Between careers, children and the pressures of being a grown up, maintaining a healthy sex life can end up pretty low on the "to do" list of many couples. Sexual desire is at an all time low for many couples in the years when their children are youngest. But a good sex life is not only pleasurable, it also adds valuable emotional connection to relationships. Unfortunately, many couples already know this, but view it as just more pressure and that they are somehow not up to scratch. So instead of telling you to go and buy some toys, some lingerie and scented candles in order to "spice up" your love life, this article gives some more honest if slightly less glamorous suggestions. Here are some 'hot tips' for a lifelong and satisfying sexual relationship in the real world.
1. Be realistic
Know that every other couple is not having more or better sex than you. The average couple (and that includes those without kids) are having sex six times per month. With the added stress and busyness of parenting, be kind to yourselves and don’t add any extra pressure to your lives by worrying about how much sex you’re having. Regardless of what many magazines or the guys at the pub say, most people are having very irregular, vanilla sex with their partners. Why worry about everyone else anyway? All that matters is that you and your partner are happy.
This is the big one. Nothing can ever change if you don’t talk to each other about your needs. My PhD research has found that the couples who are doing well between the sheets talk regularly and honestly about the sexual aspects of their relationships. They talk about what isn’t going well and how they can improve things. Most of all, it is less painful to experience rejection when you know that your partner cares about you and has genuine reasons for not feeling desire.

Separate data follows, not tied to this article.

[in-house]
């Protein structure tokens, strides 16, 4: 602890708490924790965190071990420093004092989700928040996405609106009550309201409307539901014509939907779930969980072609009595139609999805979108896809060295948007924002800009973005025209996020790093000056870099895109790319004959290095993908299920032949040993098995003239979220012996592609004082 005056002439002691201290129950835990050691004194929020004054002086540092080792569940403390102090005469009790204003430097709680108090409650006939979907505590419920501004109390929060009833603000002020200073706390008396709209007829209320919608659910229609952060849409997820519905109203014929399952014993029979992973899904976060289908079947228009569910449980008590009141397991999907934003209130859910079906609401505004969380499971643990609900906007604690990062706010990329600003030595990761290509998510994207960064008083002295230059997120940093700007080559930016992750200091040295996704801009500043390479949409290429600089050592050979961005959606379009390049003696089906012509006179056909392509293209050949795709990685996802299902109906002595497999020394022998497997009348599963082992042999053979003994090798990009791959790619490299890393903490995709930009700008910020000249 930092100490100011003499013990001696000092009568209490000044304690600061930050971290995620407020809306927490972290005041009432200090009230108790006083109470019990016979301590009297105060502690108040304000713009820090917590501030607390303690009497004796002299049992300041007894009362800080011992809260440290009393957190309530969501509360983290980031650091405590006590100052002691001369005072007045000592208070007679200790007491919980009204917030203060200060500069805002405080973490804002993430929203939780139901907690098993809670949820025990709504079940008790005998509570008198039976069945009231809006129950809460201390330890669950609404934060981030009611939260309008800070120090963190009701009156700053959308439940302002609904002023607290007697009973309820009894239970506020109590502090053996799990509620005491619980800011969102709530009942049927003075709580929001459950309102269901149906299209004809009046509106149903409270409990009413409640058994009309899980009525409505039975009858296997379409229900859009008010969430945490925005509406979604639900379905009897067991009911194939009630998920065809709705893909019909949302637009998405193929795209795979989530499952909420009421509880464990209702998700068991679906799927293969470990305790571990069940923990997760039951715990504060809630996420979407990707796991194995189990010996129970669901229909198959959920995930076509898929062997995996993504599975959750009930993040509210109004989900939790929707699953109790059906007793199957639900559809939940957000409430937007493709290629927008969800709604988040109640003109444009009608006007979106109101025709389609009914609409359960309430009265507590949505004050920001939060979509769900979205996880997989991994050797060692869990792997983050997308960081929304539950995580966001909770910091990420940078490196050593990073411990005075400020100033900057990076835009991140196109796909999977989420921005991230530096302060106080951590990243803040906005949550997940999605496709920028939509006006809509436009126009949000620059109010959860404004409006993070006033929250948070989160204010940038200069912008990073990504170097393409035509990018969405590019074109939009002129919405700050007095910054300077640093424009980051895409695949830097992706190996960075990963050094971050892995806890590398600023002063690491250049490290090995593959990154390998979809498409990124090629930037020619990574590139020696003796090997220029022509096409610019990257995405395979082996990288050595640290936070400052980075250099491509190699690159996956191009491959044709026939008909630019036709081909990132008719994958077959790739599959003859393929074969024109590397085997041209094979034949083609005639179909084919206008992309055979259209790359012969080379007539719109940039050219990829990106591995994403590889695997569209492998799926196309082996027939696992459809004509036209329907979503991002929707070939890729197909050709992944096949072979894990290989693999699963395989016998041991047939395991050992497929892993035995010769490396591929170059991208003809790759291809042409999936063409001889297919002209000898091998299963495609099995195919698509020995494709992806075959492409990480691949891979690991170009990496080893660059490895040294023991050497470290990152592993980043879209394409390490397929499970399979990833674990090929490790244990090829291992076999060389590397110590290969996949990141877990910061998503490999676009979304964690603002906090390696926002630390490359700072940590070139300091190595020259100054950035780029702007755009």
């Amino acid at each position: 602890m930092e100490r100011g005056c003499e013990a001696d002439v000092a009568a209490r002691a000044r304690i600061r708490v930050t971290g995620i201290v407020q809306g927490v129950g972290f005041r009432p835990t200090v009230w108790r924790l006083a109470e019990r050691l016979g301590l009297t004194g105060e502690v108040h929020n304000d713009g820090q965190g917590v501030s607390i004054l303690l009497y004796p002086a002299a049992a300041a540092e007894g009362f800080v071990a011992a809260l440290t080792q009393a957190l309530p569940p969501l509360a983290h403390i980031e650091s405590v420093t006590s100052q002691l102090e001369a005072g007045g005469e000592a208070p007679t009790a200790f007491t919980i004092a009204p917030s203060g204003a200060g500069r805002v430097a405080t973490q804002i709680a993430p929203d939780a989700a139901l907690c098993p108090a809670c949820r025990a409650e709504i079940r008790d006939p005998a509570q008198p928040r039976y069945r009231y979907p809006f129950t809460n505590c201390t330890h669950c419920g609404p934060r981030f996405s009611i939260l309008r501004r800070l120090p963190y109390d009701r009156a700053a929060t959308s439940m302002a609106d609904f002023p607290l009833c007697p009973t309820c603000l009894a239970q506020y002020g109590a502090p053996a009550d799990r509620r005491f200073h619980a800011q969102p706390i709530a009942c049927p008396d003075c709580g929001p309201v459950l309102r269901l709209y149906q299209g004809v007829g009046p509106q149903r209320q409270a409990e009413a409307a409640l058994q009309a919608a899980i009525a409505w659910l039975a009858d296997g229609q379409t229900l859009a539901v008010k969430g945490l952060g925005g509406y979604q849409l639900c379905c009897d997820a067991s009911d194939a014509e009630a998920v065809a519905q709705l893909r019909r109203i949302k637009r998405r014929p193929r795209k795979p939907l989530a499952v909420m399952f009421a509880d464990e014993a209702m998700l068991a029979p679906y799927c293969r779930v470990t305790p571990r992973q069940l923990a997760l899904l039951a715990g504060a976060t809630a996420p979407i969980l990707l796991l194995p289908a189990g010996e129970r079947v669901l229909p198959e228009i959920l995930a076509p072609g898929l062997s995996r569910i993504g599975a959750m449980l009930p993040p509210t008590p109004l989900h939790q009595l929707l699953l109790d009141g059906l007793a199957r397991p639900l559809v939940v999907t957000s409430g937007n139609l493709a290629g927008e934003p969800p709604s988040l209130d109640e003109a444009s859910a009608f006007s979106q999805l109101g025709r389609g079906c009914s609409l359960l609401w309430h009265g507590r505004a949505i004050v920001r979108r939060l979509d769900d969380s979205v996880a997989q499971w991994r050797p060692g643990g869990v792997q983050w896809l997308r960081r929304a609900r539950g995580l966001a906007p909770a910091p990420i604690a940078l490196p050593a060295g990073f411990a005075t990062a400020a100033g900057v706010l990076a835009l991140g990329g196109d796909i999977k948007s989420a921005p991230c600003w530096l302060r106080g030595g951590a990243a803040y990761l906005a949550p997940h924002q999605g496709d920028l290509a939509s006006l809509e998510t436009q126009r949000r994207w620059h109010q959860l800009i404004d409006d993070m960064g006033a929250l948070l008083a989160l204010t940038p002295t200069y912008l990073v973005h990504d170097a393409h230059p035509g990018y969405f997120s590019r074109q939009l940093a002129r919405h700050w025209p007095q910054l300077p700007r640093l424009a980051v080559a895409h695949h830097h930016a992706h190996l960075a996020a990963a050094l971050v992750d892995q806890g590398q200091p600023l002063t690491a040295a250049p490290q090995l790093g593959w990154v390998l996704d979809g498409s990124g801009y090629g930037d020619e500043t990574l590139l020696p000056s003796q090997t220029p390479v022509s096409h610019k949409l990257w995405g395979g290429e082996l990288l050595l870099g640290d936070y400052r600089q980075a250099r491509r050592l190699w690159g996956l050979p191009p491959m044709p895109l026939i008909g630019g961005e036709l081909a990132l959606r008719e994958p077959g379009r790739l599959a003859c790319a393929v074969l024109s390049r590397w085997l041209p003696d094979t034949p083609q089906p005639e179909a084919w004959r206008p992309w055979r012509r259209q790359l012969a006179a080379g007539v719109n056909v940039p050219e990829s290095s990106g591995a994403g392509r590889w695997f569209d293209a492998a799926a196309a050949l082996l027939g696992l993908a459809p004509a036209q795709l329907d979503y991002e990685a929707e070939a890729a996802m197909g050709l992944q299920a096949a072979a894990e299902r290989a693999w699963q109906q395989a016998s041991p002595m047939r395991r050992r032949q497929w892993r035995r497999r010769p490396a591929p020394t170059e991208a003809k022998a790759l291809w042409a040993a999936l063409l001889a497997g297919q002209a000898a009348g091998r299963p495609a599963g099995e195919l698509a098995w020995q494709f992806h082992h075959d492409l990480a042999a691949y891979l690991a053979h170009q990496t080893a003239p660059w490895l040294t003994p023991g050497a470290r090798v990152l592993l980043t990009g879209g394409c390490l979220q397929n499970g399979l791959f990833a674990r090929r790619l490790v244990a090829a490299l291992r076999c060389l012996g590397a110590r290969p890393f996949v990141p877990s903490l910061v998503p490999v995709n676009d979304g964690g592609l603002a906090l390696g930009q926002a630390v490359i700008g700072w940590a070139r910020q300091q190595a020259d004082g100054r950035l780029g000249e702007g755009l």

3. Find alternatives
If you are not feeling like having sex and you know that your partner misses this, try to meet some of their needs in other ways. I will let you in on a big secret – sex is often not about sex. Most of the time it is about closeness, connection and feeling desired. Often you can meet these needs for each other through hugs, kisses and just giving them your time and love. When it is actually about the sex, maybe you can meet these needs through foreplay without the actual intercourse?
Make your relationship a priority. Healthy and happy couples make better parents. You are modeling how to have strong relationships for your kids, so taking time for yourselves is not selfish. It is good for everyone. Find time for date nights, do things that you enjoy together (with or without the kids) and don’t forget to sometimes make sex a priority. Go to bed early rather than doing one more load of laundry. It doesn’t matter whether you end up having sex or not, the point is that you are making the time for each other. Generally, if you work on being a happy and connected couple, the sex will follow.
5. Be responsive
As already said, the expectation that you will have regular, spontaneous sexual desire at all times in your life is probably unrealistic. Why not see if the responsive desire is there? Tell your partner that you are not feeling like it but you’re happy to get started and see how you feel. Most likely your desire will arrive. If not, make sure that the two of you make it safe for you to say that on this occasion it didn’t work but you’re going to try again next time. Find another way to find closeness in the meantime.
We hope that these steps help you to find the close, connected and sexually satisfying relationship that we are all seeking. However, if you need more assistance then you can see a couples therapist who has experience in sexual issues. Here at Benchmark Psychology we have two psychologists who have a passion for working with couples - Dr Jennifer Wilson and Rebecca Frost.